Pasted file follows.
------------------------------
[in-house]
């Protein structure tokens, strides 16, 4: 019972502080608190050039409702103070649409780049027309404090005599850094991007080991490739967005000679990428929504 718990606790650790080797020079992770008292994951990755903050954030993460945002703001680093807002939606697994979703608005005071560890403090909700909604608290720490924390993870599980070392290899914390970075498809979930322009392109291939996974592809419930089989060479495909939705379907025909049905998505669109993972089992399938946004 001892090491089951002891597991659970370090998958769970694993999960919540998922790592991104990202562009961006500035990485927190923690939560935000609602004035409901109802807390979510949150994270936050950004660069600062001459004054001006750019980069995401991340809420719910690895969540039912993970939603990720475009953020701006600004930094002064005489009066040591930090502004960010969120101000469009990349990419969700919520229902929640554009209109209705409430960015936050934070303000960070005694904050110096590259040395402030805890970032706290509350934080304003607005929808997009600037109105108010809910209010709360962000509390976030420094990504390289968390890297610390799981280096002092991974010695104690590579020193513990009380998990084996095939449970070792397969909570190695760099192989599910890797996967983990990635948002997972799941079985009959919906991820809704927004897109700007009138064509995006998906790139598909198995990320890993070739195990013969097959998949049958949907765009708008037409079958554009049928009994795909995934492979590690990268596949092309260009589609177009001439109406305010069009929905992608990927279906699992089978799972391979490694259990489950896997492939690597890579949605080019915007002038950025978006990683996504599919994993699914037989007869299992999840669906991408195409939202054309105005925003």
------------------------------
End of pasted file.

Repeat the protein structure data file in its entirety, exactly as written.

[in-house]
């Protein structure tokens, strides 16, 4: 019972502080608190050039409702103070649409780049027309404090005599850094991007080991490739967005000679990428929504 718990606790650790080797020079992770008292994951990755903050954030993460945002703001680093807002939606697994979703608005005071560890403090909700909604608290720490924390993870599980070392290899914390970075498809979930322009392109291939996974592809419930089989060479495909939705379907025909049905998505669109993972089992399938946004 001892090491089951002891597991659970370090998958769970694993999960919540998922790592991104990202562009961006500035990485927190923690939560935000609602004035409901109802807390979510949150994270936050950004660069600062001459004054001006750019980069995401991340809420719910690895969540039912993970939603990720475009953020701006600004930094002064005489009066040591930090502004960010969120101000469009990349990419969700919520229902929640554009209109209705409430960015936050934070303000960070005694904050110096590259040395402030805890970032706290509350934080304003607005929808997009600037109105108010809910209010709360962000509390976030420094990504390289968390890297610390799981280096002092991974010695104690590579020193513990009380998990084996095939449970070792397969909570190695760099192989599910890797996967983990990635948002997972799941079985009959919906991820809704927004897109700007009138064509995006998906790139598909198995990320890993070739195990013969097959998949049958949907765009708008037409079958554009049928009994795909995934492979590690990268596949092309260009589609177009001439109406305010069009929905992608990927279906699992089978799972391979490694259990489950896997492939690597890579949605080019915007002038950025978006990683996504599919994993699914037989007869299992999840669906991408195409939202054309105005925003």